Motion Stability's Blog


What Exercises for My Core Can Help Prevent Lower Back Pain? by charlestlee
Brian Yee PT, MPhty, OCS, FAAOMPT

First – generally there are different roles of muscles in your trunk. Typically the smaller ones closest to your spine are considered ‘local’ muscles. Such muscles as the transversus abdominis, diaphragm, pelvic floor, and lumbar multifidus provide segmental control of your lumbar vertebra. Real-time ultrasound imaging can be used to visualize the proper contraction of these muscles as we cannot see these muscles from the superficial skin. So first step in core stability is to ensure that the smaller muscles are engaging properly. Then you have ‘global’ muscles which are the larger muscles – such as rectus abdominis, obliques, paraspinal muscles. These muscles are designed for power and stability at higher loads. Core stability exercises should integrate the function of the ‘local’ and ‘global’ muscles in proper sequence.

Once that is established, any asymmetries of the muscles should be determined. In back pain patients, it is very common to have one side of the oblique muscles contracting properly while the other side does not. This causes an imbalance of forces on your trunk and can cause increased torque to your spine – eventually leading to back pain due to excessive torsional stresses in your daily function or sport.

Once the asymmetry is addressed, integration of muscles from above and below the core need to be assessed.  The old saying ‘the knee bone is connected to the hip bone’ goes too with the muscles in your body. Such lower leg muscles as the gluteal muscles in your hip or the latissimus dorsi in the mid back affect the way your core muscles in daily function and sport. People with back pain, typically have an improper tone and sequence of these muscles working together. Over time this places increased stress on the back – regardless of how strong your core is.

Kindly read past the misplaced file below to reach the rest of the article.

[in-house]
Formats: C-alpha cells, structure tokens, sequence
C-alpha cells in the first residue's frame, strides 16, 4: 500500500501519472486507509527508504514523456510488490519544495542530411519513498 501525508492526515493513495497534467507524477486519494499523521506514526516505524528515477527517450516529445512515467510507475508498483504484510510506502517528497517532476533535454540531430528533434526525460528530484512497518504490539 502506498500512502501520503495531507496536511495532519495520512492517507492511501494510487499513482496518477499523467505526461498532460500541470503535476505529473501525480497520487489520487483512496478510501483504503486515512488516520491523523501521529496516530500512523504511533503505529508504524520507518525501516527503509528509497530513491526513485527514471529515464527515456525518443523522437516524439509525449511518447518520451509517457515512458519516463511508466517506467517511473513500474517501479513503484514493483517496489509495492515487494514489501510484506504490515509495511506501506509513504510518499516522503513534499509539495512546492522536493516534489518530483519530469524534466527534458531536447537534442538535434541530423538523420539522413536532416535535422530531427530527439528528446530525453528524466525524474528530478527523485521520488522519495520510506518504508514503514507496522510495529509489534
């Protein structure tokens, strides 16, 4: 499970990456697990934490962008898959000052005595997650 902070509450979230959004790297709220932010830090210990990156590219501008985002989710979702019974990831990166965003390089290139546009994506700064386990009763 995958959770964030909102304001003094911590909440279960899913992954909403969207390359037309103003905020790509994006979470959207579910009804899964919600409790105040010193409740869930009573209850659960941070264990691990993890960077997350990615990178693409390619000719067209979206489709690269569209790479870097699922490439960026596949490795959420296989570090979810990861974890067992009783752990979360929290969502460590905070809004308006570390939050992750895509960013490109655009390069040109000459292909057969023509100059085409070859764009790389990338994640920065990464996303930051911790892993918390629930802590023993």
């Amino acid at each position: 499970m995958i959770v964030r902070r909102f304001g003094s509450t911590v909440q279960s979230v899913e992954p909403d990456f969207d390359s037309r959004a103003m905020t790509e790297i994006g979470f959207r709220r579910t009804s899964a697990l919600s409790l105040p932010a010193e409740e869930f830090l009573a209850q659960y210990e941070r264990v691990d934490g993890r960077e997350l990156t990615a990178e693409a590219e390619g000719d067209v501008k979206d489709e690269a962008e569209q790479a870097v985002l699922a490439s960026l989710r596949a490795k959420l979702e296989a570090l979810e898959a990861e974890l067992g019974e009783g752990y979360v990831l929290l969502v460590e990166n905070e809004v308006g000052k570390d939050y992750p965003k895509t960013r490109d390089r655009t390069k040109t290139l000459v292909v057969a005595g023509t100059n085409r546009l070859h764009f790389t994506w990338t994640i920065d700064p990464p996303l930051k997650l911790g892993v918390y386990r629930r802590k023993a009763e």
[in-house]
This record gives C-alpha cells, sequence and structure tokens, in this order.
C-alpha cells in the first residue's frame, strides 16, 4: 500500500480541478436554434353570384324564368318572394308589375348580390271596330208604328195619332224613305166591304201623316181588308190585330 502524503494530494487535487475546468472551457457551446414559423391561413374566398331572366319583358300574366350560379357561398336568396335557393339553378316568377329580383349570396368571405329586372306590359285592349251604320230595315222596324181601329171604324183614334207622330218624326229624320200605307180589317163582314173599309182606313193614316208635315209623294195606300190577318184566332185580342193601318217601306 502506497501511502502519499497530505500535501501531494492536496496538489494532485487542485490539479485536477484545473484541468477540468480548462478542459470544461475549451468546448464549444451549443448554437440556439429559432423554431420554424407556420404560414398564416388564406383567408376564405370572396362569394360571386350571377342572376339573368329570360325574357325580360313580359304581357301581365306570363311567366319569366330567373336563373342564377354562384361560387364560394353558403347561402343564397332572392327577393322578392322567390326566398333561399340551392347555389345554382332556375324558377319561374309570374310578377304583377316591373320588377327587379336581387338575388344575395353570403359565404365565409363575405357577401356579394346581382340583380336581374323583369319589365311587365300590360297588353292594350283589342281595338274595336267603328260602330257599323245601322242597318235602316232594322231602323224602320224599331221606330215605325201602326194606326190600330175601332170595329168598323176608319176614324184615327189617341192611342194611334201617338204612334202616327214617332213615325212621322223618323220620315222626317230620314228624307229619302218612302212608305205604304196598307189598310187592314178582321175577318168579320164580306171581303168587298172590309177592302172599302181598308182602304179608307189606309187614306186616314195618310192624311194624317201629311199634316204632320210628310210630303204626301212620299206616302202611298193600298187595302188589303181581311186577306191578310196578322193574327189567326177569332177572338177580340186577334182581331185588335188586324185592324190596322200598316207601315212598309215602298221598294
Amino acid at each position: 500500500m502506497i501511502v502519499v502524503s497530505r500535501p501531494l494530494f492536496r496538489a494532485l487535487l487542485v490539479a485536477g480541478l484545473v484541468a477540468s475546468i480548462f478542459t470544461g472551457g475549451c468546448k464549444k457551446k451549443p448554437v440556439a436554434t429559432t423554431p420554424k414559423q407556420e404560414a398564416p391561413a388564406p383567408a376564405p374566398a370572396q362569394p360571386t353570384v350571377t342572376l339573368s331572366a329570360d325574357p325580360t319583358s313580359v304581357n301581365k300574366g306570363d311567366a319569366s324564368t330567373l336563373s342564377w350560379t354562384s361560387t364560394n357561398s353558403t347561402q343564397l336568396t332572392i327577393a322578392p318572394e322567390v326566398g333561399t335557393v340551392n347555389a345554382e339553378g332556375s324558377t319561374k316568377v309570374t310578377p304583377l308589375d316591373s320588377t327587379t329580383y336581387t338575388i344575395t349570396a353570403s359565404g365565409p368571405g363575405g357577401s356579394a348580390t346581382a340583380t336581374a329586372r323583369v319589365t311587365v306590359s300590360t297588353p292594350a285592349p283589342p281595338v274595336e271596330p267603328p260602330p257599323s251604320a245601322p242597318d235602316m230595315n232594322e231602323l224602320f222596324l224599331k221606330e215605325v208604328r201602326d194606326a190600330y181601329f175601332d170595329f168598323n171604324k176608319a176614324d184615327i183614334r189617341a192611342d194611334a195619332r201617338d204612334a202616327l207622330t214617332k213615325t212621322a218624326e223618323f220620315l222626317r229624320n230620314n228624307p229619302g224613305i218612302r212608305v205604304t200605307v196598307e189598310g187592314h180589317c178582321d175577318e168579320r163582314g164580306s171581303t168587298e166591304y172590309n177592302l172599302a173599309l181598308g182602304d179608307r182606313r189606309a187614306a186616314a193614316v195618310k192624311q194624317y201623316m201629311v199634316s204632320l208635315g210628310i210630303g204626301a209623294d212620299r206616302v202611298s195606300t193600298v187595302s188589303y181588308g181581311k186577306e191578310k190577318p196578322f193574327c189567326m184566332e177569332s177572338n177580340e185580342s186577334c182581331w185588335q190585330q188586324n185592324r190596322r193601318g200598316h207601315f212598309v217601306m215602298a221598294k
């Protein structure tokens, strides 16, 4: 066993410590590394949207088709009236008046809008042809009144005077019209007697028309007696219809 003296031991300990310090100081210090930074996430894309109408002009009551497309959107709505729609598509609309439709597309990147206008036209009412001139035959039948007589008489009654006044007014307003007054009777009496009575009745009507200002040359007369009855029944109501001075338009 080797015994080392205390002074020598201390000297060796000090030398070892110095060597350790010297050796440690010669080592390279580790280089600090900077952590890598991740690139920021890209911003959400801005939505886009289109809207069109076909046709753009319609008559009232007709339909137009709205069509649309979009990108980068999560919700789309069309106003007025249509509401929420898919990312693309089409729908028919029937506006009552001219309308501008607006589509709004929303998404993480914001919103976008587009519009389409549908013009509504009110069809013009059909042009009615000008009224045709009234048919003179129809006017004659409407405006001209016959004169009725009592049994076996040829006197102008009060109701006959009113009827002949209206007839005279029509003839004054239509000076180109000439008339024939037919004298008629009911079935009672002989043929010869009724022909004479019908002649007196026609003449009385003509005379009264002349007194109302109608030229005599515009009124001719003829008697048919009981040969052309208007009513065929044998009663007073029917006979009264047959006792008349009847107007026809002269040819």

As you can tell, there is a lot to consider when training your core. To recommend a standard protocol of exercises to help your back is not specific enough. A proper assessment of your muscle control and movement patterns should be assessed by a qualified movement specialist – such as a Physical Therapist – to determine what the appropriate level and progression of exercises for proper stability and prevent back injury.

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What Is The Right and Wrong Way to Bend Over? by charlestlee

image source: media-cache-lt0.pinterest.com

Brian Yee PT, MPhty, OCS, FAAOMPT

Proper bending requires a fluid ‘lumbopelvic rhythm’. This means the hips and spine should coordinate to be able to touch the ground. Ideally there should be a 2:1 ratio hip movement to spine movement. 

What we see typically in the clinic is that patients have significant restriction of what we call ‘hip hinging’ as the patients hips have restricted motion, thus requiring increased movement from the spine..with repetitive and excessive movement at the spine it creates greater torque to the spine.

The other scenario we commonly see are patients who have fear to move their spine and essentially ‘lock’ their spines in slight hyper-extension and try to bend entirely from their hips. This creates greater muscle spasms in the spine and the fear of moving can lead to altered movement patterns that do not help the back in the long run.

Please consult with a qualified health practioner to observe your bending patterns, and provide education and the tools to give you the confidence and ability to bend properly.